It's hardly buried: it's mentioned in the description of the app, it's mentioned inside the app when you "publish", it's mentioned in the help file for the app, and it appears, in boldface letters, as an "IMPORTANT NOTE", at the _beginning_ of the EULA.
Also worth mentioning: the economics of K–12 textbook publishing are very different than mass-market publishing: essentially 100% of sales are volume purchases by educational institutions who are already accustomed to distributing materials to students.
This is Apple's proposed alternative to publishers bundling interactive content with expensive textbooks (probably "free" if available on the App Store), and the value proposition is wide exposure, lower infrastructure costs, and no used textbook market to undercut profits in exchange for "a la carte" distribution of individual "unbundled" books and a unit price cap.
In other words, it really is an attempt to apply much of the "iTunes business model" to textbook publishing, and it'll be quite interesting to see how it works out.
It's still a trap. When you copy and paste your content into the iBooks software, you instantly hand over all the distribution rights, as part of the terms of an EULA of a consumer product. Sure, this is the kind of thing that the record industry does if you sign your band over to them, but this is a consumer product we're talking about. This is far beyond what a consumer should expect from such software. If Apple wants exclusive distribution deals, it should make people sign for it so that both parties are completely aware of what they're getting into.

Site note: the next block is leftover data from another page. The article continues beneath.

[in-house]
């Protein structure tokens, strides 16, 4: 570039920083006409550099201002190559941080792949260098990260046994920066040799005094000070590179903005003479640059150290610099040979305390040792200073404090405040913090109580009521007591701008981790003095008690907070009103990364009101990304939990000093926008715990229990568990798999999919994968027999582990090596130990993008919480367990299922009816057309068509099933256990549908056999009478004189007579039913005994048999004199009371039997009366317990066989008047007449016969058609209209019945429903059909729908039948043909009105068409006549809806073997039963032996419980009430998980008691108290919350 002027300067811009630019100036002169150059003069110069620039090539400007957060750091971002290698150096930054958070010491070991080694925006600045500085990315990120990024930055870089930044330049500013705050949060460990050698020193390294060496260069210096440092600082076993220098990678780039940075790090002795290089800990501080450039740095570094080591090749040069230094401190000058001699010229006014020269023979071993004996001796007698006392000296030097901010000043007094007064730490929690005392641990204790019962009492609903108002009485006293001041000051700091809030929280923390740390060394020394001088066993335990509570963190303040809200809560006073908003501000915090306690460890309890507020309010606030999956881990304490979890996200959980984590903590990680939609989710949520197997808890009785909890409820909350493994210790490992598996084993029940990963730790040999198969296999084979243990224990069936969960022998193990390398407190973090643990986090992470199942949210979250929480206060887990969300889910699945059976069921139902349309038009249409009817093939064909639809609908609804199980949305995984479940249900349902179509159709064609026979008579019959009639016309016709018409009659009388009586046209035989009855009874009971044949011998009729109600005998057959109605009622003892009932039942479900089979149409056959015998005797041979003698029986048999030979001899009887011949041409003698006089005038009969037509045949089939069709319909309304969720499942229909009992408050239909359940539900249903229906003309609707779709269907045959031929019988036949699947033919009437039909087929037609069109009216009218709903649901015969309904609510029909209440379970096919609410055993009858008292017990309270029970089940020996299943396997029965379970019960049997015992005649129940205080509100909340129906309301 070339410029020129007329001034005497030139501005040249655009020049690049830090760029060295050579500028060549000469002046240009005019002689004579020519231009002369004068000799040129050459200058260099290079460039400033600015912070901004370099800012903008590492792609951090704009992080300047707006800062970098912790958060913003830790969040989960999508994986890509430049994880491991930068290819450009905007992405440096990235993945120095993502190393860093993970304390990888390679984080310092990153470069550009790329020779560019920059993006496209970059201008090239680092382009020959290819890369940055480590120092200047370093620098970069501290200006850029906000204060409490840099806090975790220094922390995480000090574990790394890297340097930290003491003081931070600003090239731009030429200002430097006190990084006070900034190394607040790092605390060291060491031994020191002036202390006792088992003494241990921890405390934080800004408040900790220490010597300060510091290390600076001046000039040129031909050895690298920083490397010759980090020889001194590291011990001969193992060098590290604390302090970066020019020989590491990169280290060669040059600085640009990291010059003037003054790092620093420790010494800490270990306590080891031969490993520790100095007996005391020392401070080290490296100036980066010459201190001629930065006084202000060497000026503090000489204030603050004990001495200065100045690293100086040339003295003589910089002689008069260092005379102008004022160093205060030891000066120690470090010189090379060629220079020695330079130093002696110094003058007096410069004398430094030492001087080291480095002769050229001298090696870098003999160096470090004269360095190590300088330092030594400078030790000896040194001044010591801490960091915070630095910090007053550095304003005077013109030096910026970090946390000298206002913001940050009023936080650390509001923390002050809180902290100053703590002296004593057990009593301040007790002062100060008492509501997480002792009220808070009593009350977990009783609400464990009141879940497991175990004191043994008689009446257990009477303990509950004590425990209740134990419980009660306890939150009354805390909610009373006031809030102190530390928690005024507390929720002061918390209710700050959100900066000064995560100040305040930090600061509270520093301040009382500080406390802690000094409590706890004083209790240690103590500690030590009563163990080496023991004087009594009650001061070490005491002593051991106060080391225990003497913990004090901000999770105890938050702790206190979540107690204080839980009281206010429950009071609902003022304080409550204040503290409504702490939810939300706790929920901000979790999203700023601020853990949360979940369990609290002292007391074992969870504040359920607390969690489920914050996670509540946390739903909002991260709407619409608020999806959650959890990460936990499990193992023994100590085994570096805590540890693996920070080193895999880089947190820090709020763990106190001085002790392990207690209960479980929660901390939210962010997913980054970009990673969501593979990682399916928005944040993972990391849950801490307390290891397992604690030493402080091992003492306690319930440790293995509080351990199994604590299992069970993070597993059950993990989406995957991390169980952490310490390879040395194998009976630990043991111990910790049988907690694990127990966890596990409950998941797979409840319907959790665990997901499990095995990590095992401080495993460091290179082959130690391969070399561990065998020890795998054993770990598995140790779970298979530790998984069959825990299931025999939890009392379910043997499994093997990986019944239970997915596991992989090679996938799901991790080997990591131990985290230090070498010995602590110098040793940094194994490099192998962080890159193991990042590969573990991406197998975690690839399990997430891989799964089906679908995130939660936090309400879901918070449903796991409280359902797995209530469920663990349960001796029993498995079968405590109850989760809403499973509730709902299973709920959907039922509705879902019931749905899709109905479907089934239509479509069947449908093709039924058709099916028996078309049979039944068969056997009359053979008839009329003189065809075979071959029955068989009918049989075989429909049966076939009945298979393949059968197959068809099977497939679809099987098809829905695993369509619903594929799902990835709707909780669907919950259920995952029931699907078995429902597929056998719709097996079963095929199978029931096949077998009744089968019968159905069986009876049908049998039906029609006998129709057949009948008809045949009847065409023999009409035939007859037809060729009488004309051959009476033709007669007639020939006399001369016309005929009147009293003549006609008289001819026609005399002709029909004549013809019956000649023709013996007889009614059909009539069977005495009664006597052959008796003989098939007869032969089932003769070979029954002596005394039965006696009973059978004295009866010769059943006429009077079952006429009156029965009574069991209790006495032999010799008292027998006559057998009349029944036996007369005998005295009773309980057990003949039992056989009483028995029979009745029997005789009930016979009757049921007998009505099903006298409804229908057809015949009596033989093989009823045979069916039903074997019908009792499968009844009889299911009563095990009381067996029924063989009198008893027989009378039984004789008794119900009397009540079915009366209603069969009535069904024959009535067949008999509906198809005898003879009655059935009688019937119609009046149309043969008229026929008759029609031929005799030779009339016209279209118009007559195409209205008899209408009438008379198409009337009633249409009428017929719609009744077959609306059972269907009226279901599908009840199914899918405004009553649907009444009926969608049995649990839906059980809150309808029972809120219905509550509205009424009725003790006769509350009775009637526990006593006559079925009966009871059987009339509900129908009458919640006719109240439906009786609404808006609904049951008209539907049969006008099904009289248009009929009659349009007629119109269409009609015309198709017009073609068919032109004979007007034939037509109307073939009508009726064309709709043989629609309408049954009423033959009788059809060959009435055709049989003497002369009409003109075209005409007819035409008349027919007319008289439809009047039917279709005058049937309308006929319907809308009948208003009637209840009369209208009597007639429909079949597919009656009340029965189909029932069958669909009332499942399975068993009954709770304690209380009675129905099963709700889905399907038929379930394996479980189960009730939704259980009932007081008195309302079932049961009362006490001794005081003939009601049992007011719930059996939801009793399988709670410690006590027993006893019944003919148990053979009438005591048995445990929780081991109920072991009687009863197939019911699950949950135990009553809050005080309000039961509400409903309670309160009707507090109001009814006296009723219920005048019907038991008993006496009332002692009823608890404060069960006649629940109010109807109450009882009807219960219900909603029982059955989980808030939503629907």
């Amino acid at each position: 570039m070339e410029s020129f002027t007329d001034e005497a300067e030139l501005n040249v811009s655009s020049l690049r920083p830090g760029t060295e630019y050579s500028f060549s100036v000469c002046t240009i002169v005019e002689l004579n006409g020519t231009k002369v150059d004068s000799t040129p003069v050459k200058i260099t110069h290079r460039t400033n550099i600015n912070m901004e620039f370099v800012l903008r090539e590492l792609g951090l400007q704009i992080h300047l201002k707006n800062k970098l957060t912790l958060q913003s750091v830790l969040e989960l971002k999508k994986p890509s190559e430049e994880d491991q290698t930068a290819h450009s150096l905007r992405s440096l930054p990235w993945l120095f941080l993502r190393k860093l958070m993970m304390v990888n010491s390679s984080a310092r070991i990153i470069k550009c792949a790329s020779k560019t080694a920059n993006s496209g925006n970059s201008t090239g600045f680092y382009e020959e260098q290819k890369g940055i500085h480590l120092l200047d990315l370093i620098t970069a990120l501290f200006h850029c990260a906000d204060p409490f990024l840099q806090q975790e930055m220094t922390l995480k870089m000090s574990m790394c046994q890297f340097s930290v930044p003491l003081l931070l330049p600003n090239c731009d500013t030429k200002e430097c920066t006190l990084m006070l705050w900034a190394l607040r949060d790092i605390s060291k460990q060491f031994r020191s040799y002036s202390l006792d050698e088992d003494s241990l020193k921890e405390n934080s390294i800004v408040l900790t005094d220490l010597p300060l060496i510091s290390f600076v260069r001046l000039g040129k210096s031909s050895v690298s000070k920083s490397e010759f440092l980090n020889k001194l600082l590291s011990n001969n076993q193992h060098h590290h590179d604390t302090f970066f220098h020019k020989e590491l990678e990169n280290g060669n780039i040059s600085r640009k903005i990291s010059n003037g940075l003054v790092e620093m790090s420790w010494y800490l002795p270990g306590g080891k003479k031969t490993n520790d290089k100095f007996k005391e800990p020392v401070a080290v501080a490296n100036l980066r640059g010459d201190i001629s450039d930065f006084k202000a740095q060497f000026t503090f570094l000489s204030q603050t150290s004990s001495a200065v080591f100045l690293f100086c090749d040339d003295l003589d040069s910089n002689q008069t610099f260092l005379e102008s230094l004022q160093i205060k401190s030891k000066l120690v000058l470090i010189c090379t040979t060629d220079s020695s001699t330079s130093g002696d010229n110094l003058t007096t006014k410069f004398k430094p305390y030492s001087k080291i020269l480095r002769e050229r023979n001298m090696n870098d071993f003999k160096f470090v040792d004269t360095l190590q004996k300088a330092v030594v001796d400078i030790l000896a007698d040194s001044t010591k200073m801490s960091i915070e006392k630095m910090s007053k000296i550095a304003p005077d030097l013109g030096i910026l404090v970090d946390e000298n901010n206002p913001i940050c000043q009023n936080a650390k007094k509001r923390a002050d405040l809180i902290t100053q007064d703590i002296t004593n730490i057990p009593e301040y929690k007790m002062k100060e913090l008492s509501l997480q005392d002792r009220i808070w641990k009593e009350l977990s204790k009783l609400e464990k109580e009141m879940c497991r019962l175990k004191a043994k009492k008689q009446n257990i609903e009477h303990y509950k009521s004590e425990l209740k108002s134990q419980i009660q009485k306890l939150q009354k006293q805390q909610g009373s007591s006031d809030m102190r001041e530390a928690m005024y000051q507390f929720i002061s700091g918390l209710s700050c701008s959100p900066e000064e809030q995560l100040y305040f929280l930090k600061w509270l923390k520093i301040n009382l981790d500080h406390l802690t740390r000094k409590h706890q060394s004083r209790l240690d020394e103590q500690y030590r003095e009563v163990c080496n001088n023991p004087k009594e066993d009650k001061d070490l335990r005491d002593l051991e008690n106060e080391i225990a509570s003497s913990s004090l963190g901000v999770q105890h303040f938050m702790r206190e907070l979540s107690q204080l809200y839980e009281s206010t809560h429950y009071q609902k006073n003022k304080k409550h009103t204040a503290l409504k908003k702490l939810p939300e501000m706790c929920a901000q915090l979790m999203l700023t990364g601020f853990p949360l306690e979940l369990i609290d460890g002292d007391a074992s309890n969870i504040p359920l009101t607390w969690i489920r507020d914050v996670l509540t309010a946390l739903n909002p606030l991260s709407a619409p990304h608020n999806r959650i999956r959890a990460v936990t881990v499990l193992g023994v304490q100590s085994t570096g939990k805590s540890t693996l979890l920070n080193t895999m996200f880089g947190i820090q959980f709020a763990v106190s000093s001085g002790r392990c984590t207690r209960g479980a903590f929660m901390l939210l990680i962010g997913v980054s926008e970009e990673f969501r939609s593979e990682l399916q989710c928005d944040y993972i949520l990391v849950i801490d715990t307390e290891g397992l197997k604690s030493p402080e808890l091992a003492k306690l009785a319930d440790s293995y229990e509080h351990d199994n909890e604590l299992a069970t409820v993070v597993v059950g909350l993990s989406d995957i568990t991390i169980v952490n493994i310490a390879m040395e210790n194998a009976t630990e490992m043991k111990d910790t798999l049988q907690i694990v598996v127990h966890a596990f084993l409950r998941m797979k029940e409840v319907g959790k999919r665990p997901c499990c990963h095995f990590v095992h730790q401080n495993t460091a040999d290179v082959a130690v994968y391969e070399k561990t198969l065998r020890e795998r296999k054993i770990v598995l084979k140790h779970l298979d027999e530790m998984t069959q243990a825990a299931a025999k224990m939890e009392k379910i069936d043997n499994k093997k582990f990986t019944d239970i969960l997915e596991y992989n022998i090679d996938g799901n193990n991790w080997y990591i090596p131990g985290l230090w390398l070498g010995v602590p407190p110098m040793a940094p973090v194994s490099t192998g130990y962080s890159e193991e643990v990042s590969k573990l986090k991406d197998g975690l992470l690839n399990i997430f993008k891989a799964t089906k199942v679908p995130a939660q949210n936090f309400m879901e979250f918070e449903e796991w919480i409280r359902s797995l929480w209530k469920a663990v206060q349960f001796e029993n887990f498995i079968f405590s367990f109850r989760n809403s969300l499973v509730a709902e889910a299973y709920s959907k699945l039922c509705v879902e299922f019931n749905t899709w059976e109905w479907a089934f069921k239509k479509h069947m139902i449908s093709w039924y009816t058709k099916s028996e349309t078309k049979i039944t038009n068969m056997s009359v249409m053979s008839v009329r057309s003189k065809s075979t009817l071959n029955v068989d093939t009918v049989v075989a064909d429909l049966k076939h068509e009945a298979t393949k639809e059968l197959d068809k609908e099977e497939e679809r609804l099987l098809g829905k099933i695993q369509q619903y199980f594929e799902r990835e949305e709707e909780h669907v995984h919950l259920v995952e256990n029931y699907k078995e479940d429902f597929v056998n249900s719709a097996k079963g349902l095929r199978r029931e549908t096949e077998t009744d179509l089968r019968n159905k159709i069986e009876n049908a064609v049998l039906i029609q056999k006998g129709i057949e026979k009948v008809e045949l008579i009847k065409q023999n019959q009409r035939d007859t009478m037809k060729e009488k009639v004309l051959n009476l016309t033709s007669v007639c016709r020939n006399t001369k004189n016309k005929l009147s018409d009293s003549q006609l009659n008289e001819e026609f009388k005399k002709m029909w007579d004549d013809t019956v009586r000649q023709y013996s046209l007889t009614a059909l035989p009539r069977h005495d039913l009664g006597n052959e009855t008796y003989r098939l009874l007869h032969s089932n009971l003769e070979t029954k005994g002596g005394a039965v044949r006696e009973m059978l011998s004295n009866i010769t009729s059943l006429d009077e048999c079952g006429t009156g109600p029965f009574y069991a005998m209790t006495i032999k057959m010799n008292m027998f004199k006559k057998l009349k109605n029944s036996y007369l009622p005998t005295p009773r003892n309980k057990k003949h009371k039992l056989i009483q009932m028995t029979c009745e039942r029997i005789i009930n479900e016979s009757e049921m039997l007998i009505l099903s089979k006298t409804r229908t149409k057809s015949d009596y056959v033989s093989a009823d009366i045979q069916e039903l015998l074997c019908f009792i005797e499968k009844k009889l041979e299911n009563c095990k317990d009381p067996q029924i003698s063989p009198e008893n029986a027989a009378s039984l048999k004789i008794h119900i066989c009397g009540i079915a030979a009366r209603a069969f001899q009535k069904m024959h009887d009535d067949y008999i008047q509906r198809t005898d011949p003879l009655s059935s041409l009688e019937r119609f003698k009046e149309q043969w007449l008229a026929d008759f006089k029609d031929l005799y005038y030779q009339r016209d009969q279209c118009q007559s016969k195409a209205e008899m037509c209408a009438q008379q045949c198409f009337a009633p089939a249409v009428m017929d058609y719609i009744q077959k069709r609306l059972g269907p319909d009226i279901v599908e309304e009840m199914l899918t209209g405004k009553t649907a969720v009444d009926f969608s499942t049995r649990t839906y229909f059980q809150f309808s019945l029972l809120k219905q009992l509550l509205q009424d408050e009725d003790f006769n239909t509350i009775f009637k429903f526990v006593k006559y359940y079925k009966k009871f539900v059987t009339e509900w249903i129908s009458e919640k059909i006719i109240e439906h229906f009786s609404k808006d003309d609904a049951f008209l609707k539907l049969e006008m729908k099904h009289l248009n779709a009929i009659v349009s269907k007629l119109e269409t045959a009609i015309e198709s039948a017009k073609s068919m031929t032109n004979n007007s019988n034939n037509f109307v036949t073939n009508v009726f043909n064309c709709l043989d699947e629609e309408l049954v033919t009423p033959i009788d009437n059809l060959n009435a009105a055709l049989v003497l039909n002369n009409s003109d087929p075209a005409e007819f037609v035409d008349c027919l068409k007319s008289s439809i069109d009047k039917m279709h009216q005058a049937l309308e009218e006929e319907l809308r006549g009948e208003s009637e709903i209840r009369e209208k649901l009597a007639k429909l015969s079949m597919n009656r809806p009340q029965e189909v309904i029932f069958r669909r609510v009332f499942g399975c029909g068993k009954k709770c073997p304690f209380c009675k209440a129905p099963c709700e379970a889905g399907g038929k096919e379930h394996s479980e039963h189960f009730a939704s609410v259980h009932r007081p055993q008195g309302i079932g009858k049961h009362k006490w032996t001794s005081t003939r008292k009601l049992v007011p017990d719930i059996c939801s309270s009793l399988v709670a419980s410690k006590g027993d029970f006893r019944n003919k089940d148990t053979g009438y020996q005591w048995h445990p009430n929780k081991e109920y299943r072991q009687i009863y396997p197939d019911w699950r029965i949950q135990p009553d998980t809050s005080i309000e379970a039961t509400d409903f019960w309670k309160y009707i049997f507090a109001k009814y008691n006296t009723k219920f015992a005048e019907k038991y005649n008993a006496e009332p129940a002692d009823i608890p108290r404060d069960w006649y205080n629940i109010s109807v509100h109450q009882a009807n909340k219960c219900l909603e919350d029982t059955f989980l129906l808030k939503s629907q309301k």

And the iTunes business model was never about exclusivity. You can buy most of the music on iTunes elsewhere. (There is some exclusive content, obviously, but it is the exception, not the rule.) And, most importantly, the deals negotiated to get music on iTunes are done the old fashioned way: as a mutual, signed agreement between Apple and the labels in question.
I don't think you understand -- they're only restricting what you can do with the output of the program, not your content itself. You're free to copy/paste it into any other tool and distribute the output of that tool.